Alarge handful of California Department of Corrections and Rehabilitation (CDCR) representatives met with Santa Barbara law enforcement officials this week to discuss whether the county might host a specialized lockup for inmates returning home from stretches in state prisons. In hopes of their county being selected as a site for the re-entry facility, some two dozen Ventura County officials also attended the daylong convocation at the Santa Barbara County Board of Supervisors meeting room on Friday, October 12.
Currently little more than $2.5 billion in construction bonds and a gleam in the eye of CDCR Secretary James Tilton, the facilities would alleviate overcrowding in state prisons by housing potential parolees in their home communities for the final year of their sentences. There, they can take courses and make community connections that should improve their odds of success outside the prison gates. It is all part of the prisons system’s thrust toward reducing recidivism, symbolized by the 2005 addition of “and Rehabilitation” to the end of the organization’s former name. “It’s not a matter of a choice between exclusively law and order or exclusively social services,” said Geoff Banks, Santa Barbara County Sheriff’s Deputy Chief of Custody Operations. Sheriff Bill Brown agreed, calling such re-entry facilities “a matter of public safety.” Besides their intrinsic value to the host communities, the facilities are also sought after because counties that site one can get additional state funds for county jail construction.
Santa Barbara officials are hopeful about the county’s chances of being chosen and have already identified a North County site for a new jail, which they say could also accommodate a 500-bed re-entry facility. Additionally, a small cadre of law enforcement officials and nonprofit workers, organized and prodded by civic activist Rick Roney, began the Santa Barbara Re-Entry Project (SBRP) two years ago. This program could be built upon to serve a facility with the same purpose. Roney was hailed as a hero on Friday by CDCR Chief Deputy Secretary Marisela Montes as well as Santa Barbara law enforcement officials. “He could have been one of the Founding Fathers who signed the Declaration of Independence,” enthused Banks.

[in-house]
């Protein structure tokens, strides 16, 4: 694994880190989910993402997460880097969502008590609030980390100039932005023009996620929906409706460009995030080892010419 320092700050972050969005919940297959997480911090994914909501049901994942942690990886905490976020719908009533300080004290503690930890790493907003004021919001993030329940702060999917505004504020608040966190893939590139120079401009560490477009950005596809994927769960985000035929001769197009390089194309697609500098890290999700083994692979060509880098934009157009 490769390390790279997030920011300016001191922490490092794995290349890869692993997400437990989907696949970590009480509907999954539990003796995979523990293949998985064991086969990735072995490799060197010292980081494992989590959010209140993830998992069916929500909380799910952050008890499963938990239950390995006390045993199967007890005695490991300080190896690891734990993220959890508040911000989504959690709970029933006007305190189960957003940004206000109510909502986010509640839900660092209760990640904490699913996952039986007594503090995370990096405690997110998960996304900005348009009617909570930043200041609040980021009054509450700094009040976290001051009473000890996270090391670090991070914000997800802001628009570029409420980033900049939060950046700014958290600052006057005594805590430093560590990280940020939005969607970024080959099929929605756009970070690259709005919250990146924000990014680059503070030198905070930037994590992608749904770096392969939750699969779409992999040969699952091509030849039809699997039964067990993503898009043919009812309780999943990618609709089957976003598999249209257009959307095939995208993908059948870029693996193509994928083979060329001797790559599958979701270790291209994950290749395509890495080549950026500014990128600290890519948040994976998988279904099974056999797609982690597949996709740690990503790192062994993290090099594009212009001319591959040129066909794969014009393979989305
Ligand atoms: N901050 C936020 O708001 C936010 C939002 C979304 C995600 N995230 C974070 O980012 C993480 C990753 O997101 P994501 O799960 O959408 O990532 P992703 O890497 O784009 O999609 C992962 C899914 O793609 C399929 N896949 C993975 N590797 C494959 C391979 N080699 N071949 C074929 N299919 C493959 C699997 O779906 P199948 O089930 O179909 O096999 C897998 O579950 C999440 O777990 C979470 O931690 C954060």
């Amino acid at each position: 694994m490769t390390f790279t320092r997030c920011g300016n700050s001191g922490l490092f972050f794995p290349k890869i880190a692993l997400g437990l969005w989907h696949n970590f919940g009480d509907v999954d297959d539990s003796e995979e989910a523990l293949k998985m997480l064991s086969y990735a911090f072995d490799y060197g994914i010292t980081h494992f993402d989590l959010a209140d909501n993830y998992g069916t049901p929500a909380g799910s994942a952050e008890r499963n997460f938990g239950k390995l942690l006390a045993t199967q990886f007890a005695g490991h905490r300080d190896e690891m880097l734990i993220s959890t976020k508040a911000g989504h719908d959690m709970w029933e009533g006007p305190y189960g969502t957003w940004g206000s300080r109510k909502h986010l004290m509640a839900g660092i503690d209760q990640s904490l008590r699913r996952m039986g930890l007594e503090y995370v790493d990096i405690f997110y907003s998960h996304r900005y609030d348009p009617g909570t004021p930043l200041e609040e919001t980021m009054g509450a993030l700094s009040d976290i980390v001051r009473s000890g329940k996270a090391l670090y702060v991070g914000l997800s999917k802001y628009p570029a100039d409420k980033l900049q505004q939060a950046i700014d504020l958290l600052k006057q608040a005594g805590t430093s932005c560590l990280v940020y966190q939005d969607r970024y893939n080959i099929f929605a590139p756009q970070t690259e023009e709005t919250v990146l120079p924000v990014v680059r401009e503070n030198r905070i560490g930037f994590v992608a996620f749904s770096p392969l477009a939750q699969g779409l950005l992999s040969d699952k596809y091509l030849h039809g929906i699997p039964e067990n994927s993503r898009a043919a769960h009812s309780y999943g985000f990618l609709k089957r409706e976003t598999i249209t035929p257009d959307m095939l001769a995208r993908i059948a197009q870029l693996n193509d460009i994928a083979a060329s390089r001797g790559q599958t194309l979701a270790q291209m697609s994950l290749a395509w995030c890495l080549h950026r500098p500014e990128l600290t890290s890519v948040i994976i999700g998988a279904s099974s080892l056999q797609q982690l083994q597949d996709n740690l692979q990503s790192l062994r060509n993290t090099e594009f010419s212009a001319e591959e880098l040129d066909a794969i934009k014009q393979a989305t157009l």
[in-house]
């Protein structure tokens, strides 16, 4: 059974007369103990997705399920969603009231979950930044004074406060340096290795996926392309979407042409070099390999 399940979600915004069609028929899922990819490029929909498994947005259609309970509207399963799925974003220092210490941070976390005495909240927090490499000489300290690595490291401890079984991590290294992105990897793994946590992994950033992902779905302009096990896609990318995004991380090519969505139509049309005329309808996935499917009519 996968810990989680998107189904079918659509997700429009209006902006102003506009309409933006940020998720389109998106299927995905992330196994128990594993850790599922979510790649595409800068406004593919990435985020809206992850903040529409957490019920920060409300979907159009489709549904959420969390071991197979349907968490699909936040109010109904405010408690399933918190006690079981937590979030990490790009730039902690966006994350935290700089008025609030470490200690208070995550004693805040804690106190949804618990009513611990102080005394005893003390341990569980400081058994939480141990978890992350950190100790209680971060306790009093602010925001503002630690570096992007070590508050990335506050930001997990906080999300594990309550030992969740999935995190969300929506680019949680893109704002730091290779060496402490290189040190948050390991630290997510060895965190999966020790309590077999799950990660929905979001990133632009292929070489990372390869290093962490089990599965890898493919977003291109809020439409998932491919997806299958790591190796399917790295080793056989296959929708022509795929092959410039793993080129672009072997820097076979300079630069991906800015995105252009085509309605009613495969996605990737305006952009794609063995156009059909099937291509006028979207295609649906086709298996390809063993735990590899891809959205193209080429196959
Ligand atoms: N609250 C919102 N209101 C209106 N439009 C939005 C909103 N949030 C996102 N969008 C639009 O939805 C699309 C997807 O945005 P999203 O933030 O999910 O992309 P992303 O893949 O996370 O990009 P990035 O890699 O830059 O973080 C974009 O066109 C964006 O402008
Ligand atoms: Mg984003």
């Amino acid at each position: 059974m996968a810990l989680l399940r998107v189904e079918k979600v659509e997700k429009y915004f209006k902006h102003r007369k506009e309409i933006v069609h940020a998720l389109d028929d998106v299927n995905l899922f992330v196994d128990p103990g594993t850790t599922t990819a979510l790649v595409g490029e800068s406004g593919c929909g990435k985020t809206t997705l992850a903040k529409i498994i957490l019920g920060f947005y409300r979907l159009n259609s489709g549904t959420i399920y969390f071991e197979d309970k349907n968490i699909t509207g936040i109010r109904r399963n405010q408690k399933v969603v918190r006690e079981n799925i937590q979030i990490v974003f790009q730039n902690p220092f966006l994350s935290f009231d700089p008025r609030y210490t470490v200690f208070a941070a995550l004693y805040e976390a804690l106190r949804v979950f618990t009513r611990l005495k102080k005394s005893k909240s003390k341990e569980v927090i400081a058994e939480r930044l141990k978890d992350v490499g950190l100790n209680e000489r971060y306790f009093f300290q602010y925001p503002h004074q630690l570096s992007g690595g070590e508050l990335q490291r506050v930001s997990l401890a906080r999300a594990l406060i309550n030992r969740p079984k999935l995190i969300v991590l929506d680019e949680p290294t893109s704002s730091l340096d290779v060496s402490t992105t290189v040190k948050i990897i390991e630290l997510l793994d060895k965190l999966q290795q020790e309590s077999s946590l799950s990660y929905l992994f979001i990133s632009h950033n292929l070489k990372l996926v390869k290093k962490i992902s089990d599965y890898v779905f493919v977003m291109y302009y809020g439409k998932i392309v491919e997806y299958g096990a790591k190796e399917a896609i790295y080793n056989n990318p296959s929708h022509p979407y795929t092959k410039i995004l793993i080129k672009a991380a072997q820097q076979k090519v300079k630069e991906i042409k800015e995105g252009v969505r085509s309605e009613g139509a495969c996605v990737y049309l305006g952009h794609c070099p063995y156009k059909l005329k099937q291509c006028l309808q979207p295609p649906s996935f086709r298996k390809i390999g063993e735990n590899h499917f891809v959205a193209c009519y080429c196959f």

Although many nonprofits and social service agencies in the county could eventually be involved, Roney said starting with everybody around the table proved too unwieldy. Eventually, he whittled it down to a fast-moving group. Currently operating under the nonprofit umbrella of Good Samaritan Services of Santa Maria, the program is simple: SBRP director Steven Farugie contacts parolees as their release date approaches. Inmates seldom turn down the offer of assistance, which consists of help finding a bed, substance abuse counseling, and job leads.
CDCR statistics show that Santa Barbara County has about 1,220 active parolees. Roughly 70% are expected to return to prison within three years of release. One of the problems with the SBRP, Farugie said, is that by the time the prisoners arrive at their doorstep, many have already returned to old haunts and old habits. Furthermore, Deputy Police Chief Rich Glaus wondered where all the case managers are going to come from. The current parole system was supposed to do the job that Farugie is now doing, he noted, but with caseloads of 80 prisoners each, workers are lucky if they can even keep track of where the ex-convicts say they are living. Farugie’s own caseload has now risen to 40 parolees.
At the Friday conference, officials referred repeatedly to the current system for transitioning prisoners into society as “$200 and a Greyhound bus ticket,” as though it were already the relic of an unenlightened past. Reform of the present system is far from a fait accompli, but Montes said she was “very optimistic that we’ll be able to locate in this part of the state, because the community partnerships already exist to build a re-entry facility.”
Final proposals for the first round of funding are due May 8, 2008.